Podcasts are a great way to educate yourself. Whether you’re on the train, in the car, at your desk, or anywhere in between, this medium is an incredible vehicle to supplement your industry knowledge. Every week, I’ll be sharing with you some of the best marketing podcast episodes you can find, spanning the entirety of the marketing landscape.
Whether you’re new to podcasts or you’re a seasoned listener, I know you’ll find value in each weekly round-up. Let’s get listening, shall we?
Not sure if you’ve heard, but headlines are super important in today’s crowded marketplace. Oh, you have heard? Great! Awesome, because according to Sonia Simone, Rainmaker Digital’s Chief Content Officer, headlines are the best change you can make in order to see an immediate uptick in your content’s performance.
Takeaway: Headlines matter more today than perhaps they ever have. Think about the volume of content that you see every day. It’s quite likely that you’ll share or react to something in your inbox or your social timelines simply because the headline drove you to take action. Sonia encourages us to work backward when composing content, meaning we should start with the headline and write the material in order to serve what it’s selling.
“A headline is promise that this piece of content is going to be worth the audience’s time and attention.” I love this line from Sonia via Brian Clark, founder of Copyblogger, as it sets the tone for the rest of the episode. I could listen to Sonia all day, and I will absolutely be listening to more of her stuff—she hooked me, and now I’m a subscriber!
Content Pros Podcast: Why the Content Marketing Institute Wants You to Do Less but Better
We are swimming in a world of content, and the pool is overflowing. It’s so full that even the Content Marketing Institute is advocating that we slow down on our content production. In this episode, Michele Linn, VP of Content for the Content Marketing Institute, talks with hosts Randy Frisch (CMO of Uberflip) and Tyler Lessard (CMO of Vidyard) about how taking a step back allows business leaders to get a better view of how effective their content strategy actually is.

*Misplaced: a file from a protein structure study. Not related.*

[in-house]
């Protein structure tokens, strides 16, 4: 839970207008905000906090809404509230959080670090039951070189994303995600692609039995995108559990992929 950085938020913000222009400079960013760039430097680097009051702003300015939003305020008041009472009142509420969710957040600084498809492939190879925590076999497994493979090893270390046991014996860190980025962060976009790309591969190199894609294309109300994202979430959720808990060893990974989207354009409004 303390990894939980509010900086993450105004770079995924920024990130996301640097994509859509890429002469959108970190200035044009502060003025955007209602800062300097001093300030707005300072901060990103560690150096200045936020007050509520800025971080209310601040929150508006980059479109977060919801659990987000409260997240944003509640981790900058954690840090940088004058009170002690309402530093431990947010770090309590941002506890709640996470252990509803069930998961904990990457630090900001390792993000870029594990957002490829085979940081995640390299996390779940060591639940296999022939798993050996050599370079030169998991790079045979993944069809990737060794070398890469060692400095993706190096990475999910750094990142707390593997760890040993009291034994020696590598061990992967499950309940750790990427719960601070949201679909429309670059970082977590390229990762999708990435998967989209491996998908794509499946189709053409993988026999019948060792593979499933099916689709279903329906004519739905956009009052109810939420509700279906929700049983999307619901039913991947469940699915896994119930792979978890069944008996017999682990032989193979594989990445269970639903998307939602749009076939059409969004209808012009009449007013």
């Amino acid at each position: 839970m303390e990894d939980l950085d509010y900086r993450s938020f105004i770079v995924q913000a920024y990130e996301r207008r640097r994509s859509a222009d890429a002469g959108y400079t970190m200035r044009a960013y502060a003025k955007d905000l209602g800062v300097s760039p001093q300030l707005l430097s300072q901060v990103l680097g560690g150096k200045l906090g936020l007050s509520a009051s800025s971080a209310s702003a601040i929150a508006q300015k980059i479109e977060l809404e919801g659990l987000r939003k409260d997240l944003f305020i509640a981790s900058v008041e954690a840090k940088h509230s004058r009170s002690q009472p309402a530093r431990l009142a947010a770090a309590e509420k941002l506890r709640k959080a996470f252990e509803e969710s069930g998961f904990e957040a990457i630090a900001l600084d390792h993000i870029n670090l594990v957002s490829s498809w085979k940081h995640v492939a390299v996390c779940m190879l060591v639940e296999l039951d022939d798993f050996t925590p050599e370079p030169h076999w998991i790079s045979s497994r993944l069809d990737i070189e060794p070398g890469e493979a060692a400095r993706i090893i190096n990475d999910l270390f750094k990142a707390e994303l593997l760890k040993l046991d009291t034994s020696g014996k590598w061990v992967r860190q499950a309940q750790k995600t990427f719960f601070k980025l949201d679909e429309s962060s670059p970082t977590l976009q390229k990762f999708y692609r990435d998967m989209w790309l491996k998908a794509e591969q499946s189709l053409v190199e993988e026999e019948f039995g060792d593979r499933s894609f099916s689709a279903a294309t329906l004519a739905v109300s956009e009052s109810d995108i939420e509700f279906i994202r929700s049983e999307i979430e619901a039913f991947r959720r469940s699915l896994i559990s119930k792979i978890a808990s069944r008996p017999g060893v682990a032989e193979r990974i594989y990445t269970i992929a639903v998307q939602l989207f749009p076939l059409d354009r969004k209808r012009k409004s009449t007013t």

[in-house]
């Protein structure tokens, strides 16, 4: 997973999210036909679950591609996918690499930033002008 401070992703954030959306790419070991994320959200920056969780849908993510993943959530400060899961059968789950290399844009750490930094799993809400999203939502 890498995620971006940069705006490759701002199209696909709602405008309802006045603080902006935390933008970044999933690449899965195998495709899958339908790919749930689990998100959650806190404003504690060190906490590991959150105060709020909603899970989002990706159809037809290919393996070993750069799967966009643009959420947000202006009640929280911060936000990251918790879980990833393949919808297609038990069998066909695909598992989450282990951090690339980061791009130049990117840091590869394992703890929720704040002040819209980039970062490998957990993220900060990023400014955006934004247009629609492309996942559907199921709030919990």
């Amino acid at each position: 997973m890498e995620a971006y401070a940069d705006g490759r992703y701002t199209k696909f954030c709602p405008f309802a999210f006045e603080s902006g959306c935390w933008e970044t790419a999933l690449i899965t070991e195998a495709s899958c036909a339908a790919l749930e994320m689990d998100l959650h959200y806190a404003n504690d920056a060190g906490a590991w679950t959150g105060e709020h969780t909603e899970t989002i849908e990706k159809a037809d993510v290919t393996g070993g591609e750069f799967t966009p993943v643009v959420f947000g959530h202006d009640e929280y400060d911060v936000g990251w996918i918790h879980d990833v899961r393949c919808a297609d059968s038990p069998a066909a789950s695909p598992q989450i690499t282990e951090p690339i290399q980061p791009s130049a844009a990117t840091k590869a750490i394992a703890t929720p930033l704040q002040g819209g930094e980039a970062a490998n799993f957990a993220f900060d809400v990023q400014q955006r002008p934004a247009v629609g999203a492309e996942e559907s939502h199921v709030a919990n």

Takeaways: Being different is a good thing! Don’t just do something in content marketing because your competition does it or you think that’s the way it’s supposed to be done. If you want your content to move and have a true impact on people, you’ll need to find the niche your business can cover and help the people in that underserved population in unique ways.
Michele also points out that people and processes are much more important than any tool you could use. “A lot of people jump to the technology first, but that’s not going to be successful unless you have the people in place and the processes in place to actually figure out which technology you need and then figure out how you can actually use that tech well.”
Marketing Companion: An End to Lazy Marketing
Speakers, authors, and amateur comedians Mark Schaefer and Tom Webster make their second appearance on the Worth A Listen list—and with good reason. A few weeks ago, Mark and Tom discussed Tom’s brand-new talk he debuted at Content Marketing World around how marketers need to quit being lazy when it comes to understanding their customer. The meat of the podcast begins about halfway through the show, as Tom launches into the discrepancies between what modern marketing dashboards lead us to believe the world is versus what reality is.
Takeaways: By far, the part that caused me to sink even deeper into the episode was when Tom Webster let this gem of a quote rip: “Personas are shortcuts for work you didn’t do.” Now granted, there are times when audience data is unavailable or incomplete, or we’re painting an overall picture of who we know is in our audience and we need to make our best-educated guess. In this case, however, Tom (Vice President of Strategy and Marketing for Edison Research) is challenging all of us to be better when it comes knowing who we are truly trying to help, much like Michele Linn shared in the Content Pros podcast.
Understanding our audience allows us to better empathize with their hopes, challenges, behaviors, and needs in a way that spreadsheets often keep from us. It’s an incredibly sobering lesson for all of us and will hopefully encourage us to become the better professionals we know we can be.Understanding our audience allows us to empathize with them, in ways spreadsheets often keep from us. Click To Tweet
That’s all for this edition! I’ll be back with a new batch next week. In the meantime, share any podcasts you think I should know about with me at @jwsteiert on Twitter or in the comments below!